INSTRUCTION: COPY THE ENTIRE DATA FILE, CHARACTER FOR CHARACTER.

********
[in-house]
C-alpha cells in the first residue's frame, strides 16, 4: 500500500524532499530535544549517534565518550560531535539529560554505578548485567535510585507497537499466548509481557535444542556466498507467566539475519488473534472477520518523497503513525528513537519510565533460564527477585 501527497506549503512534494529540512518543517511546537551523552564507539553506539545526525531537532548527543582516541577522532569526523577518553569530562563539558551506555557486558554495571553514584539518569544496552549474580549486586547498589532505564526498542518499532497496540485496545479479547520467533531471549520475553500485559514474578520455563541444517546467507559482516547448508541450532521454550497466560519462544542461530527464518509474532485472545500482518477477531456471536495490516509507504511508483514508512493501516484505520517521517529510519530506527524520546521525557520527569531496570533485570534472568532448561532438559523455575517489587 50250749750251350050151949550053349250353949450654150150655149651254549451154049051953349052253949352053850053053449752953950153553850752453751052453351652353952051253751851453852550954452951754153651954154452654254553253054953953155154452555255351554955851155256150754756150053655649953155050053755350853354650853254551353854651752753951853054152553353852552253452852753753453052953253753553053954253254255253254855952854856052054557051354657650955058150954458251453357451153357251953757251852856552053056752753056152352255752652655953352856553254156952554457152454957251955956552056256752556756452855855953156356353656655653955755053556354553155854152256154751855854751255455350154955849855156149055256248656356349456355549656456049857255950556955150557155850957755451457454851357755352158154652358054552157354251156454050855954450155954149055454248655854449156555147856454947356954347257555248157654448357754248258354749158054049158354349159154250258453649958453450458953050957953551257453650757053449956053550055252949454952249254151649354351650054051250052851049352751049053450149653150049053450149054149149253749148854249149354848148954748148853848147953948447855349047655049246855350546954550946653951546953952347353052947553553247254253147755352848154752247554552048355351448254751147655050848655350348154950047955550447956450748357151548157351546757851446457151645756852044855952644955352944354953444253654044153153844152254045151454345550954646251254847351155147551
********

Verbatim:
[in-house]
C-alpha cells in the first residue's frame, strides 16, 4: 500500500524532499530535544549517534565518550560531535539529560554505578548485567535510585507497537499466548509481557535444542556466498507467566539475519488473534472477520518523497503513525528513537519510565533460564527477585 501527497506549503512534494529540512518543517511546537551523552564507539553506539545526525531537532548527543582516541577522532569526523577518553569530562563539558551506555557486558554495571553514584539518569544496552549474580549486586547498589532505564526498542518499532497496540485496545479479547520467533531471549520475553500485559514474578520455563541444517546467507559482516547448508541450532521454550497466560519462544542461530527464518509474532485472545500482518477477531456471536495490516509507504511508483514508512493501516484505520517521517529510519530506527524520546521525557520527569531496570533485570534472568532448561532438559523455575517489587 50250749750251350050151949550053349250353949450654150150655149651254549451154049051953349052253949352053850053053449752953950153553850752453751052453351652353952051253751851453852550954452951754153651954154452654254553253054953953155154452555255351554955851155256150754756150053655649953155050053755350853354650853254551353854651752753951853054152553353852552253452852753753453052953253753553053954253254255253254855952854856052054557051354657650955058150954458251453357451153357251953757251852856552053056752753056152352255752652655953352856553254156952554457152454957251955956552056256752556756452855855953156356353656655653955755053556354553155854152256154751855854751255455350154955849855156149055256248656356349456355549656456049857255950556955150557155850957755451457454851357755352158154652358054552157354251156454050855954450155954149055454248655854449156555147856454947356954347257555248157654448357754248258354749158054049158354349159154250258453649958453450458953050957953551257453650757053449956053550055252949454952249254151649354351650054051250052851049352751049053450149653150049053450149054149149253749148854249149354848148954748148853848147953948447855349047655049246855350546954550946653951546953952347353052947553553247254253147755352848154752247554552048355351448254751147655050848655350348154950047955550447956450748357151548157351546757851446457151645756852044855952644955352944354953444253654044153153844152254045151454345550954646251254847351155147551